How we consume our favourite sports has changed more in the last five years than it had in the previous 50. The power of the internet along with technology, which is developing faster than ever before means there are several platforms available to sports fans via various media methods. Yet, good old-fashioned television is still king, it seems.
Eleven Sports learned this the hard way about a year ago. Having brought up the UK rights to show Spanish LaLiga football along with Italy’s Serie A they could not strike a deal with a traditional carrier such as Sky Sports or BT Sport. This brought an end to Eleven Sports’ dream of being the home of top European football coverage in the UK. They couldn’t do it without the support of a mainstream station to ‘host’ them via consumers’ traditional set-top boxes.
The Eleven Sports deal gradually disintegrated. And this, after they had also signed up to show UFC live events in exclusively in Britain, too. The UFC contract ended up going back to BT Sport – the MMA organisation’s home of the last few years.
No matter how large a streaming platform is – it looks like, in this day-and-age, at least, that they still need to be easily accessible for consumers. That is, via the Sky TV box, the Virgin Media box or the BT box.
Just look at the deal the online behemoth Amazon has done for its first experiment with live Premier League (PL) football this season. Amazon – probably the biggest online market in the world right now – didn’t try to go it alone and just stream via laptops, online media players etc. No, they struck a deal with BT Sport.
Of course, Amazon Prime customers will have access to all 20 of the company’s live games in December (played over two gameweeks – early December and again on Boxing Day). However, in a brilliant move by Amazon, they have created the ‘Amazon Premier League Pass’ in collaboration with BT Sport. This means viewers can purchase these passes to watch Amazon’s PL coverage in December via their TV set-top box if they don’t want to view the games on laptops or other media platforms dedicated to streaming. It also means that Amazon’s coverage will be accessible in public settings such as pubs and clubs.
Therefore, many thousands of extra football fans who may not be signed up to Amazon Prime will get a taste of what their PL coverage will be like. If Amazon can knock it out of the park on the first go then they might well be looking at a huge upsurge in interest ahead of the next time they look to do something similar. If supporters see that Amazon take the matter seriously and invests significant time and funds into how it brings the game to them, then the next time an ‘Amazon Premier League Pass’ is available, the sales could be hugely increased.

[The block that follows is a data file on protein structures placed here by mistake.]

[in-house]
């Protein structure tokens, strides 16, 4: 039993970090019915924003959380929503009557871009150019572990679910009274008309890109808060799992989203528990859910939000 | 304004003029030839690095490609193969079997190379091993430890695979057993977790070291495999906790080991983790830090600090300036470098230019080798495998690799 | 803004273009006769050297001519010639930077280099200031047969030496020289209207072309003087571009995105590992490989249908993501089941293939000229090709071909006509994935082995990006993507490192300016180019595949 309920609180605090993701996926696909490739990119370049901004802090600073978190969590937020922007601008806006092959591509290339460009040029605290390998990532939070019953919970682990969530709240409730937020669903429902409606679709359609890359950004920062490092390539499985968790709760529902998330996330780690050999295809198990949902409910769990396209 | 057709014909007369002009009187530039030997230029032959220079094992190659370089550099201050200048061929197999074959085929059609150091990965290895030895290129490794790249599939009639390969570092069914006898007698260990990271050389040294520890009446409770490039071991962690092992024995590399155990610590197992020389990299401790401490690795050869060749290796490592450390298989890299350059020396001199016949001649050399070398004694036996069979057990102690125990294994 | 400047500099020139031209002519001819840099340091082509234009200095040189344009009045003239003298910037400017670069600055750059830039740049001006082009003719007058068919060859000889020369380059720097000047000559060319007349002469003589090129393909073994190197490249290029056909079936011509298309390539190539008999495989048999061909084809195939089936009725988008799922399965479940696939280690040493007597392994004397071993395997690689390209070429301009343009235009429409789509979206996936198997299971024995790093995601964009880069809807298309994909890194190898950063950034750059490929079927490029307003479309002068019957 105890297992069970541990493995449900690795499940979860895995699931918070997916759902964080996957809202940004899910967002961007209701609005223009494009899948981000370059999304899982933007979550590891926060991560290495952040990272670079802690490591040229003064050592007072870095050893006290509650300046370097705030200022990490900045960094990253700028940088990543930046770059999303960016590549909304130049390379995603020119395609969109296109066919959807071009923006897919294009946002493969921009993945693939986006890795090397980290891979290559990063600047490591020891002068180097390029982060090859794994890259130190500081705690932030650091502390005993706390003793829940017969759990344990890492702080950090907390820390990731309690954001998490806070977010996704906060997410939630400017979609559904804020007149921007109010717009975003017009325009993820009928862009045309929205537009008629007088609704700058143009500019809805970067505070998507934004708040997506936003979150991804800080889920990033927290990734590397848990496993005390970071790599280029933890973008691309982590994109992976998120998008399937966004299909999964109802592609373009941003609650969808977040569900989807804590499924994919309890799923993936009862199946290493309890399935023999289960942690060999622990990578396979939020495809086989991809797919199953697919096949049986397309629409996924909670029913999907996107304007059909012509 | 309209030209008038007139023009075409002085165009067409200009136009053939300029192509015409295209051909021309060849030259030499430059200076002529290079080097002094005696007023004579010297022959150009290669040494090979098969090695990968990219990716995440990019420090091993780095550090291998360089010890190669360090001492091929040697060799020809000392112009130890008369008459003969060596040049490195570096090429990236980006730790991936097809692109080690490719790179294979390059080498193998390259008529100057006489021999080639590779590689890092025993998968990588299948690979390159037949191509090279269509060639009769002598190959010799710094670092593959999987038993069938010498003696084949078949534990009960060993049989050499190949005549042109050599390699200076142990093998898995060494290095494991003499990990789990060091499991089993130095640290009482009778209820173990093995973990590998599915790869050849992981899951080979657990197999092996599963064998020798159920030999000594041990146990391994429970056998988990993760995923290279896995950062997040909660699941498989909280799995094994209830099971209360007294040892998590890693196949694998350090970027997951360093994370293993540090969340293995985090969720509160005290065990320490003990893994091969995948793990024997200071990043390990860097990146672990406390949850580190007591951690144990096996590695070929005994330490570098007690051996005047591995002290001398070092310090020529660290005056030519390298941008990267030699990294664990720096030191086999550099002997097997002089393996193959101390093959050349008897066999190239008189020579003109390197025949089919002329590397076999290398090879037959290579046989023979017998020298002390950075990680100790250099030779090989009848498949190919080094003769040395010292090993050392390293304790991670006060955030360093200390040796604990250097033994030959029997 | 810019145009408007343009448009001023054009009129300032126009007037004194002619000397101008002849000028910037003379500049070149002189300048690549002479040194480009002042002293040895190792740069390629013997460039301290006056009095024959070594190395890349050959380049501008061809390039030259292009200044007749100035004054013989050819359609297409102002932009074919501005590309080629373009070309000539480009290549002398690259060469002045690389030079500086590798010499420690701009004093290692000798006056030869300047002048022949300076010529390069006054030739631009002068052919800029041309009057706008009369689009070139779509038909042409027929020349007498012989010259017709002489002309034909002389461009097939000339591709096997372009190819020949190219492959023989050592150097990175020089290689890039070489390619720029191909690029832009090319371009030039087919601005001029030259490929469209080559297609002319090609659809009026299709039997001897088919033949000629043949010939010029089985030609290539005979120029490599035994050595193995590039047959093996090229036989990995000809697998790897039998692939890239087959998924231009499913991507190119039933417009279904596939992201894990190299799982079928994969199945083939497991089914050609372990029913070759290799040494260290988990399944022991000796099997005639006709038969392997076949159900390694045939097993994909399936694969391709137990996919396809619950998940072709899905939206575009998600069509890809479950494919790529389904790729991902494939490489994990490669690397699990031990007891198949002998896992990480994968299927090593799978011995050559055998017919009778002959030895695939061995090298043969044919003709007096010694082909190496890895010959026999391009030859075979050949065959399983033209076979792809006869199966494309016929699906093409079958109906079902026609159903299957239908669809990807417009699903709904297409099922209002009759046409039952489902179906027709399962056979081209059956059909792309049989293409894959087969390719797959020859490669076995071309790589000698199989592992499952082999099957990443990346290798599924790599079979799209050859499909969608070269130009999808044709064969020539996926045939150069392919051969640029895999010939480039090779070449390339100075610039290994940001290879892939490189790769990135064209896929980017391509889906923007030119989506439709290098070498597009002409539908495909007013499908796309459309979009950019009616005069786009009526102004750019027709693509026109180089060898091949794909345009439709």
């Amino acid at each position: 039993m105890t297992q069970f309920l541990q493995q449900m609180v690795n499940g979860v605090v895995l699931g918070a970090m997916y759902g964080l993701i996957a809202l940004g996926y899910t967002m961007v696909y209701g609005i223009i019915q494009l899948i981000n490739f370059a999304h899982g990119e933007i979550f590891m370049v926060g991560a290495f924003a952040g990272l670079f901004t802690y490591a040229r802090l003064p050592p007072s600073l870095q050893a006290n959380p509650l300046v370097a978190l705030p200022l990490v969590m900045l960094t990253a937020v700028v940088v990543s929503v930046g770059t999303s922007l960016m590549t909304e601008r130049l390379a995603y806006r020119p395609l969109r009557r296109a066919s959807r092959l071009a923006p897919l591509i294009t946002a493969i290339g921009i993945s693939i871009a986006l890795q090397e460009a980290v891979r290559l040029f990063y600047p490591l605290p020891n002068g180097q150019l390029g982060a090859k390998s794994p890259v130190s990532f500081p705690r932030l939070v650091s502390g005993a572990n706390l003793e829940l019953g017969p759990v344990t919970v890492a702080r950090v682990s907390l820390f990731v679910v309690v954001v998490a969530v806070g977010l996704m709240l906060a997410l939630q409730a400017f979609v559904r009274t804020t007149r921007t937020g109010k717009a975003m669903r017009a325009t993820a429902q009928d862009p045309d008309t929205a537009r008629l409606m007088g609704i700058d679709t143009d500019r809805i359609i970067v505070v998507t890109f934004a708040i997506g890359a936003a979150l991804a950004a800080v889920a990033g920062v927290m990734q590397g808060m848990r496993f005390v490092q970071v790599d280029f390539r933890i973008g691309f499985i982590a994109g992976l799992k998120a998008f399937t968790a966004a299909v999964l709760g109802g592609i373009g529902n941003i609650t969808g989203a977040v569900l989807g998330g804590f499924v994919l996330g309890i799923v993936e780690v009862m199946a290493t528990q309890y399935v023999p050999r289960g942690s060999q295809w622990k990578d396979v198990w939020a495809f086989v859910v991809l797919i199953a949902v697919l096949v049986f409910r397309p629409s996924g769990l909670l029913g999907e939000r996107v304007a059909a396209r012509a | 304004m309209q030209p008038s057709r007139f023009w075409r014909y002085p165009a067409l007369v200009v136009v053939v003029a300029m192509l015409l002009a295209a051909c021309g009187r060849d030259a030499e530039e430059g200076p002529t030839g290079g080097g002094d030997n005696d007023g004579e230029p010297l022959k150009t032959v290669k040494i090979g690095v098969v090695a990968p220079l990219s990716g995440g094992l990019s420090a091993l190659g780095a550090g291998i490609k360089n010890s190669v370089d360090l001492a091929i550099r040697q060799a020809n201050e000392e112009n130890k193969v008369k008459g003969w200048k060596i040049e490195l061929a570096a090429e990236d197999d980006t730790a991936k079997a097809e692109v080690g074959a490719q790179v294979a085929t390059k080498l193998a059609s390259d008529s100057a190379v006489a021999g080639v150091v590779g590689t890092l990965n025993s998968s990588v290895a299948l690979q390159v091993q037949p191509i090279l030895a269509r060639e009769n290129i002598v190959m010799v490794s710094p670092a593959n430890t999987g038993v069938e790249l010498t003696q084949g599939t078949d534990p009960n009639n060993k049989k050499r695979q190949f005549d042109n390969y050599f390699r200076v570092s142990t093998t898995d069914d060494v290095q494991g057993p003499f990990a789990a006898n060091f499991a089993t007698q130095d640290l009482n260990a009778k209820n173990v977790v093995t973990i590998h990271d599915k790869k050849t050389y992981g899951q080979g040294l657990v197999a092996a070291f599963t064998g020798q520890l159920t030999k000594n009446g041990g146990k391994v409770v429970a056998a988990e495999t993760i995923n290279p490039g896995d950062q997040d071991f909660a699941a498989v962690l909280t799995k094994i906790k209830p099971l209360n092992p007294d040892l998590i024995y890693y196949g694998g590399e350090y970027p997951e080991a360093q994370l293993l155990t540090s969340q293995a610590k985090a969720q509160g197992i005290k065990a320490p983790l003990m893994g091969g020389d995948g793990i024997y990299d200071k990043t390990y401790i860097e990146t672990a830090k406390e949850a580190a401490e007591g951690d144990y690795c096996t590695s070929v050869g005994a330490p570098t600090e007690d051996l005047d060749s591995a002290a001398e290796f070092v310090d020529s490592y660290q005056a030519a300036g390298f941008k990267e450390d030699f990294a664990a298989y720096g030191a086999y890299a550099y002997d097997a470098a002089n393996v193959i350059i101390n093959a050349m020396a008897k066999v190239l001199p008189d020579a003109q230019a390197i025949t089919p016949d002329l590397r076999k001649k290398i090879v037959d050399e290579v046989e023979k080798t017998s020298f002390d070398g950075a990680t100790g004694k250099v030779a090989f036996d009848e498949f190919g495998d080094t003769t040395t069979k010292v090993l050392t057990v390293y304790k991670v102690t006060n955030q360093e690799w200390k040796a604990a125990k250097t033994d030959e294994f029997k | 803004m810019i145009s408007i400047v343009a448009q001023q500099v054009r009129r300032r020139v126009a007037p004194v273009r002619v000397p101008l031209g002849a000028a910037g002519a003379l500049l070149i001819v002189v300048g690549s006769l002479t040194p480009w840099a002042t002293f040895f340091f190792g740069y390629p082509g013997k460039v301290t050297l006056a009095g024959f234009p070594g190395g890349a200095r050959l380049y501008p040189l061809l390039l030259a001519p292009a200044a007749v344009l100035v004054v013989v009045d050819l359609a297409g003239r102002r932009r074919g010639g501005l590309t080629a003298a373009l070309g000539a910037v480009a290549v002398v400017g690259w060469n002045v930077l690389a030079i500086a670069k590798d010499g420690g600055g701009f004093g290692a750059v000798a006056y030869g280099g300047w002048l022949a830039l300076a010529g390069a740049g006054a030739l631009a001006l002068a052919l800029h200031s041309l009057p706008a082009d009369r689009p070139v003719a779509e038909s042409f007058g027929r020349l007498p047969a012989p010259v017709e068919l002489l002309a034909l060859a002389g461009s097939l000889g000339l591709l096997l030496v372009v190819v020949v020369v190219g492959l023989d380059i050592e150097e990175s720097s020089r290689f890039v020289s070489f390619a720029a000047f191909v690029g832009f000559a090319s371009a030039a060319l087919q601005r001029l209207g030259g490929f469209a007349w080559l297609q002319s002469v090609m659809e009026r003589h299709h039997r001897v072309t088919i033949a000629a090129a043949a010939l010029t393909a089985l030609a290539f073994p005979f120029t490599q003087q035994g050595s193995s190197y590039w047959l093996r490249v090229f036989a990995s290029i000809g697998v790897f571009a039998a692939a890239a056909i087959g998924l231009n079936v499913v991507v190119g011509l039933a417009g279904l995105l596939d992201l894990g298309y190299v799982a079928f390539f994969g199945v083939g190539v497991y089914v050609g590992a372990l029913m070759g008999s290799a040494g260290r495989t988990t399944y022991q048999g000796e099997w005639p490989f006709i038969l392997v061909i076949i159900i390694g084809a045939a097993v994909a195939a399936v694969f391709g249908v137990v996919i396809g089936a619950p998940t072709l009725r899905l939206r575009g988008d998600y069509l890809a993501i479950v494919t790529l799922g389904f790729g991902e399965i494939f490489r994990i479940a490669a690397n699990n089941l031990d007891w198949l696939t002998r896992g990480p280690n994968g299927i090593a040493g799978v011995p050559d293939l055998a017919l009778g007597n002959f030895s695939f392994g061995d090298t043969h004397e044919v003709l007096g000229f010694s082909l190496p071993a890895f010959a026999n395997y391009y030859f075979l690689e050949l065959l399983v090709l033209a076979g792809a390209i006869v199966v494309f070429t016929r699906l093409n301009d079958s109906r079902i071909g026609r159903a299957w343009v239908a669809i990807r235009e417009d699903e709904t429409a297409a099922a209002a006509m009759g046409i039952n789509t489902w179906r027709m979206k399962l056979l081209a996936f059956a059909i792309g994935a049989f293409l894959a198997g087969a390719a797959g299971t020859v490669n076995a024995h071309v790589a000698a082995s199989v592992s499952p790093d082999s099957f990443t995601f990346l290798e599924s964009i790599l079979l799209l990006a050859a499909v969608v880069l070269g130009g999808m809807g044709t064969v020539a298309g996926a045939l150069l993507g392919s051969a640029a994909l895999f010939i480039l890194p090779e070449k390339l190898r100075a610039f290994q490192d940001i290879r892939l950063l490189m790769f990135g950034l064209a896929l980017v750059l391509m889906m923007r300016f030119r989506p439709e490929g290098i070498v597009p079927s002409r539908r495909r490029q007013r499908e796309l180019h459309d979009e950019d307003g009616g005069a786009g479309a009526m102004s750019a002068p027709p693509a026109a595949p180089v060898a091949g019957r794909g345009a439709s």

Another market-leader in terms of sports streaming is DAZN. The US-based platform operates in several other countries outside of America, too. However, they know that traditional TV channels like Sky Sports and BT Sport still have a stranglehold on the UK market. Lessons were surely learned in the wake of Eleven Sports’ failed attempts in late 2018. DAZN’s focus has been primarily on boxing in the past but you can gradually see them testing the waters in relation to football coverage in other countries.
Earlier this season, football fans thought they were going to be treated to live LaLiga coverage on ITV’s free-to-air ITV4 station. That didn’t last, though. Premier Sports signed the rights to show Spanish football in the UK. As an already existing ‘linear’ channel and part of the Sky Sports Xtra package (along with Sky Sports and BT Sport channels), they knew that accessing the live content was not going to be an issue for LaLiga supporters.
Change happens faster than ever in the modern age of sports broadcasting. With ever-improving internet speeds, along with more reliable consoles and devices, we’re sure to see a more notable progression towards online streaming in the next few years. Yet, for now, TV is still the king of live sports broadcasting.